Perceptions of Palestine: Their Influence on U.S. Middle East Policy, Updated Edition with a New Afterword Kathleen Christison

ISBN: 9780520217188

Published:

Paperback

399 pages


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Perceptions of Palestine: Their Influence on U.S. Middle East Policy, Updated Edition with a New Afterword  by  Kathleen Christison

Perceptions of Palestine: Their Influence on U.S. Middle East Policy, Updated Edition with a New Afterword by Kathleen Christison
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For most of the twentieth century, considered opinion in the United States regarding Palestine has favored the inherent right of Jews to exist in the Holy Land. That Palestinians, as a native population, could claim the same right has been largelyMoreFor most of the twentieth century, considered opinion in the United States regarding Palestine has favored the inherent right of Jews to exist in the Holy Land.

That Palestinians, as a native population, could claim the same right has been largely ignored. Kathleen Christisons controversial new book shows how the endurance of such assumptions, along with Americas singular focus on Israel and general ignorance of the Palestinian point of view, has impeded a resolution to the Arab-Israeli conflict.Christison begins with the derogatory images of Arabs purveyed by Western travelers to the Middle East in the nineteenth century, including Mark Twain, who wrote that Palestines inhabitants were abject beggars by nature, instinct, and education.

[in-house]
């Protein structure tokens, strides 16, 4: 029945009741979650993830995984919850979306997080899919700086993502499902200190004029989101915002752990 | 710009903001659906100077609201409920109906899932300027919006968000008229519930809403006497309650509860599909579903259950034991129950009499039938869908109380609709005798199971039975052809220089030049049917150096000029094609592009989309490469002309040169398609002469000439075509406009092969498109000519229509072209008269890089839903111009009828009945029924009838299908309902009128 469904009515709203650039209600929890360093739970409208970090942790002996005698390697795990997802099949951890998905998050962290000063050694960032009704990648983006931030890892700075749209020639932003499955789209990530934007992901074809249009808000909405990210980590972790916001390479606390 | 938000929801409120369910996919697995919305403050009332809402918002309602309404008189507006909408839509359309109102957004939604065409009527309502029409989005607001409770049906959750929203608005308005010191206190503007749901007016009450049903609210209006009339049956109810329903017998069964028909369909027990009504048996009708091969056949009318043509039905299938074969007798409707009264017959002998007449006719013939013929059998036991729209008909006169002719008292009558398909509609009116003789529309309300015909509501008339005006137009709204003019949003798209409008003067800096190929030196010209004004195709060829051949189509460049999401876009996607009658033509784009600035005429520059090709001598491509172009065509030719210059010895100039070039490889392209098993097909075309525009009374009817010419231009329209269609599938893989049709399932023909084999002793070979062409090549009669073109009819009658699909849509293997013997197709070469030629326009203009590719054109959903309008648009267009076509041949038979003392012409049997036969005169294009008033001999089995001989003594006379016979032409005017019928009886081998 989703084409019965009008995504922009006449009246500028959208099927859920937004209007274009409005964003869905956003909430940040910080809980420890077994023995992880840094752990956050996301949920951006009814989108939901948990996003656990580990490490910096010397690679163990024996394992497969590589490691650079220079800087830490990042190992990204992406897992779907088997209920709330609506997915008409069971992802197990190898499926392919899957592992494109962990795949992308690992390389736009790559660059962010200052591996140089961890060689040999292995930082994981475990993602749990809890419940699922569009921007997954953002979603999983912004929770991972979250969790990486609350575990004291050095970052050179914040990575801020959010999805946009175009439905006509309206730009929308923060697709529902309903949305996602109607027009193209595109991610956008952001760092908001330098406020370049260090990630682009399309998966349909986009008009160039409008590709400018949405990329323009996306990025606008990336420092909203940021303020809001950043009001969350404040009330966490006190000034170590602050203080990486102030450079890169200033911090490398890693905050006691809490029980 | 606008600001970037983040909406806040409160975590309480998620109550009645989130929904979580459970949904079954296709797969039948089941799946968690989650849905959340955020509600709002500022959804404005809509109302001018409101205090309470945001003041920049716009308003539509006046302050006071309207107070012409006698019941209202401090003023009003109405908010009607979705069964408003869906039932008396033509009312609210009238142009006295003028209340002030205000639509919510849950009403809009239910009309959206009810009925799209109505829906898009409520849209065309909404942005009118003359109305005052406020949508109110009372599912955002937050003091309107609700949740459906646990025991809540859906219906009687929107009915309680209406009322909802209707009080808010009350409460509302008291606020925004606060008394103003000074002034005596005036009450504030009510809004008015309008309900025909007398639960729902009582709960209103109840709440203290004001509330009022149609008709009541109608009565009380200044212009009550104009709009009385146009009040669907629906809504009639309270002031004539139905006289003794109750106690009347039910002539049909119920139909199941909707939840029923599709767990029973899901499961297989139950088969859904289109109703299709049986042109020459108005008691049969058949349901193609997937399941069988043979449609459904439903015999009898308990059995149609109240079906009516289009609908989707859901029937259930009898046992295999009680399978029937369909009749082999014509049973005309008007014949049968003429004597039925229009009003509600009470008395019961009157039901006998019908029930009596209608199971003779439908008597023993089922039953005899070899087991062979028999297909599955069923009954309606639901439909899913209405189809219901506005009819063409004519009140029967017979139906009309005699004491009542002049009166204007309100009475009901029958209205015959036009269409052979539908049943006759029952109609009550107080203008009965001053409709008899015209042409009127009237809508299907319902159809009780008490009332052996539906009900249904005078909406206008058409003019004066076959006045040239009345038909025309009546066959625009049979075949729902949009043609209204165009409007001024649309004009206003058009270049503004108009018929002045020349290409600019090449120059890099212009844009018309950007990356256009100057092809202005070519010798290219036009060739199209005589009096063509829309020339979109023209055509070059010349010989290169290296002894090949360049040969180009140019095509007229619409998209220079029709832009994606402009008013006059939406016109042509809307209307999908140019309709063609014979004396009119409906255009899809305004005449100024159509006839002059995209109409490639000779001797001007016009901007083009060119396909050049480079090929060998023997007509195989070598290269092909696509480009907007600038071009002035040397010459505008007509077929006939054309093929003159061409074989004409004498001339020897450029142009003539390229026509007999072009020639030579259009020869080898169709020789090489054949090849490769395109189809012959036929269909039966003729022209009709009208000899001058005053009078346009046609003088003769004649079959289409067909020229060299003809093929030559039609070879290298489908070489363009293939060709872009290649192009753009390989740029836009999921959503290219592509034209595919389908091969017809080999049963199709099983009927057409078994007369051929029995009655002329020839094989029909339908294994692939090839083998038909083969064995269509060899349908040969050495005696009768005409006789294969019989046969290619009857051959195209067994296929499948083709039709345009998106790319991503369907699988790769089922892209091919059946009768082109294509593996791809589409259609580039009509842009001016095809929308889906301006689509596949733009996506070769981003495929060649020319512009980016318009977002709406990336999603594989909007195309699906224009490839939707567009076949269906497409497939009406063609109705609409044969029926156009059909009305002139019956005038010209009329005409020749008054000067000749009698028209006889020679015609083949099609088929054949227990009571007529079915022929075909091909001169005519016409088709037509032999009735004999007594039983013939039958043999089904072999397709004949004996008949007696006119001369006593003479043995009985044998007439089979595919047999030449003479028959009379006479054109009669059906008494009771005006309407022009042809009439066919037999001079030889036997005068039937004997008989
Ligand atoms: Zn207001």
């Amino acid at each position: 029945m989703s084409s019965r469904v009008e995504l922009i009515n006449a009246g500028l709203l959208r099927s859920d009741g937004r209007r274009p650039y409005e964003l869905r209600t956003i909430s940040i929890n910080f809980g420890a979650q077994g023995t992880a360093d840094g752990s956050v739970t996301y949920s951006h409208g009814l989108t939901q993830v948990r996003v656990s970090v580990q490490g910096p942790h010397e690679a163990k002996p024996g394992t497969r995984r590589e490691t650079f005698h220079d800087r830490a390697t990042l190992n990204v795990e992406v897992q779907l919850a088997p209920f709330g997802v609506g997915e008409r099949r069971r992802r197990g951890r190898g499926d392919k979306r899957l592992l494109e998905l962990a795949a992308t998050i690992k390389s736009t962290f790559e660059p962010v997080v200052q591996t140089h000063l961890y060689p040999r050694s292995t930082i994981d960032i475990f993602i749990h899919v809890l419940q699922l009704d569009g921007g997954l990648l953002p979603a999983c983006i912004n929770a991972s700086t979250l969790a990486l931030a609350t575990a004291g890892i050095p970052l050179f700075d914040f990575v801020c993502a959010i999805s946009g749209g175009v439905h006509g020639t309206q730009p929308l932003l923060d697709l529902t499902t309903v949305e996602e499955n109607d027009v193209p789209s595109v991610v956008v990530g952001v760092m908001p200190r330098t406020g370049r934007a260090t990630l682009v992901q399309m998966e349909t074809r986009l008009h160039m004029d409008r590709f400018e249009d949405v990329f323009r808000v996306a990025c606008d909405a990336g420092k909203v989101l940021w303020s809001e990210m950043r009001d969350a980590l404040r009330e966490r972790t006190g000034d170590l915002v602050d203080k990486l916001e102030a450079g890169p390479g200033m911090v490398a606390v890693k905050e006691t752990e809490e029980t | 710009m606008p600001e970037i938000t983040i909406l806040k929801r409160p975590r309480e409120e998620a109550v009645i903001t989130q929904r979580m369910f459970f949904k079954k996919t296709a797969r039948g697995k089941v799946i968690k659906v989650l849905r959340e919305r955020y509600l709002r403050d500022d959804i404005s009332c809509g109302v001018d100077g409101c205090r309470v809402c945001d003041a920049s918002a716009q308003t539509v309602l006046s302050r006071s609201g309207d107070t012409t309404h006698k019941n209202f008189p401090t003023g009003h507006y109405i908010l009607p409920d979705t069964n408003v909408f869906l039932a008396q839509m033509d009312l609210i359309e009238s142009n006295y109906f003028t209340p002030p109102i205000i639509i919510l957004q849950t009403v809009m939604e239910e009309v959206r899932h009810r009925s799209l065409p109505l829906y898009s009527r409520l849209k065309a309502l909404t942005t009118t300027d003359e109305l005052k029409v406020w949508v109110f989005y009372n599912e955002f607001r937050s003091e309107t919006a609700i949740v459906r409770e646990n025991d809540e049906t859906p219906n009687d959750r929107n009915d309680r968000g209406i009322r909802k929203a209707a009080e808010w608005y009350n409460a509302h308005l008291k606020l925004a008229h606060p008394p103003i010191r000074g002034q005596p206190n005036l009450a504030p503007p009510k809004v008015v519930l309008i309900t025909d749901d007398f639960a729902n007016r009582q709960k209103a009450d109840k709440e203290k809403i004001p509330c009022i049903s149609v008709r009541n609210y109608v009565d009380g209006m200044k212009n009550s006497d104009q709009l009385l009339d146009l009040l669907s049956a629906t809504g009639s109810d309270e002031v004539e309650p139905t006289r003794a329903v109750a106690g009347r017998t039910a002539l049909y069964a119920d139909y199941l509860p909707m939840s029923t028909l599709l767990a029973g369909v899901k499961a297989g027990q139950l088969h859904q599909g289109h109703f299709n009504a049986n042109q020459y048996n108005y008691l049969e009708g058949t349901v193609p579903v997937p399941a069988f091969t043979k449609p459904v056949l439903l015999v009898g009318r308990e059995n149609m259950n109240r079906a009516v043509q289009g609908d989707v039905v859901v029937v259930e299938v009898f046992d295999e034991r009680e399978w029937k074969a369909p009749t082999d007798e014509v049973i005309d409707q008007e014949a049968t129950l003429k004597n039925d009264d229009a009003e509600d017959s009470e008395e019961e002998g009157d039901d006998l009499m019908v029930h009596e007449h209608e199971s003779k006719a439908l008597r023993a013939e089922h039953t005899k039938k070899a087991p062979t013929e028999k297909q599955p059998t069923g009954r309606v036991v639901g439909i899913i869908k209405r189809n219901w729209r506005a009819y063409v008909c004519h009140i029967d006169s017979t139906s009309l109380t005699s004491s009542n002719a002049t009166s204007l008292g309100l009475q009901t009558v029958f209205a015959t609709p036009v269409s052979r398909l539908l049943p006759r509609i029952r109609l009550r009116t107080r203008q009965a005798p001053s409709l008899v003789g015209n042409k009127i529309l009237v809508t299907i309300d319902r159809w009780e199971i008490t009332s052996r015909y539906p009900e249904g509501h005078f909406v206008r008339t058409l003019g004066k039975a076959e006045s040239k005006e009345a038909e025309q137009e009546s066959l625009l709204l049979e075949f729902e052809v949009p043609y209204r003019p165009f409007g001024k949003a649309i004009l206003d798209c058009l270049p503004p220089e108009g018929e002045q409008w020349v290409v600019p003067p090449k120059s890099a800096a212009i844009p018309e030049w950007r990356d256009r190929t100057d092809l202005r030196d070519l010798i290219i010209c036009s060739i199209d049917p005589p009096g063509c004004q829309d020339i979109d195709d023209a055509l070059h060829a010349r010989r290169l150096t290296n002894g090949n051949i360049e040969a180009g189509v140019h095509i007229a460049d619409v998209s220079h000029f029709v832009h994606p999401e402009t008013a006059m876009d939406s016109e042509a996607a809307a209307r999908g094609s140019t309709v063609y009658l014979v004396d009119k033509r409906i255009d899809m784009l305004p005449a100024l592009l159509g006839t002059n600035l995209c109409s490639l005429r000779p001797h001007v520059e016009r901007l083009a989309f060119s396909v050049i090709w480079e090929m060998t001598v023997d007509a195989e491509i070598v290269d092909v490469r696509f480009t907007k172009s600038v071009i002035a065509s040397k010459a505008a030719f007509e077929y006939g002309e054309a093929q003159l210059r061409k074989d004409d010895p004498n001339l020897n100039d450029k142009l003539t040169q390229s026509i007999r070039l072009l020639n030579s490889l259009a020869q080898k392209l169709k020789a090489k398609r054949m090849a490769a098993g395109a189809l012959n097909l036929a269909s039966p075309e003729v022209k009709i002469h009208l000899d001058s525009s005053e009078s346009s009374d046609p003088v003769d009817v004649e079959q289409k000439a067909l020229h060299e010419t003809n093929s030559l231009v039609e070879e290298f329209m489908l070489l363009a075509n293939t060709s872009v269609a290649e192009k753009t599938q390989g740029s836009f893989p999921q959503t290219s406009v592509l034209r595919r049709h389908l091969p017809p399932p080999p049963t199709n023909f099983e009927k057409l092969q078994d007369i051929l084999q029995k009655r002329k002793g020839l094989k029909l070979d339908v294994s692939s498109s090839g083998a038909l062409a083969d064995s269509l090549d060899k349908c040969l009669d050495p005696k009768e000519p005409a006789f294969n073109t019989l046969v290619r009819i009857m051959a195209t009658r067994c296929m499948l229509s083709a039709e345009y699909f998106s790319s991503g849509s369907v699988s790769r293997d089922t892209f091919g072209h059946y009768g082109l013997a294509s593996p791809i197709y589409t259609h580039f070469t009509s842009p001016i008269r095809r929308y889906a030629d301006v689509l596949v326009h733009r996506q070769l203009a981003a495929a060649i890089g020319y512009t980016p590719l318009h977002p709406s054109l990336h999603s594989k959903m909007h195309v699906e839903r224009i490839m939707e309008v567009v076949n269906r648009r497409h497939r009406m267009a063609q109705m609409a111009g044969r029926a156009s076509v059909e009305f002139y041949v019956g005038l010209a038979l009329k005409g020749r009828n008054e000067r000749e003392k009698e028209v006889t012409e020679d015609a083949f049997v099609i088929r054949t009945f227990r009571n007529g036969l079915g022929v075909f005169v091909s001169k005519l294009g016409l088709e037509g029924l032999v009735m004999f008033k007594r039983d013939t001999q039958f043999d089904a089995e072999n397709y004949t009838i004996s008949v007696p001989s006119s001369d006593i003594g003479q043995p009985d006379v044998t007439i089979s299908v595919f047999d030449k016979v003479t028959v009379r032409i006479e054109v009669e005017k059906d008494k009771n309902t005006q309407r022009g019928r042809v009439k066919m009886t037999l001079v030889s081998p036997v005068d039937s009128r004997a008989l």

She demonstrates other elements that have influenced U.S. policymakers: American religious attitudes toward the Holy Land that legitimize the Jewish presence- sympathy for Jews derived from the Holocaust- a sense of cultural identity wherein Israelis are like us and Arabs distant aliens. She makes a forceful case that decades of negative portrayals of Palestinians have distorted U.S. policy, making it virtually impossible to promote resolutions based on equality and reciprocity between Palestinians and Israelis.Christison also challenges prevalent media images and emphasizes the importance of terminology: Two examples are the designation of who is a terrorist and the imposition of place names (which can pass judgment on ownership).Christisons thoughtful book raises a final disturbing question: If a broader frame of reference on the Palestinian-Israeli conflict had been employed, allowing a less warped public discourse, might not years of warfare have been avoided and steps toward peace achieved much earlier?



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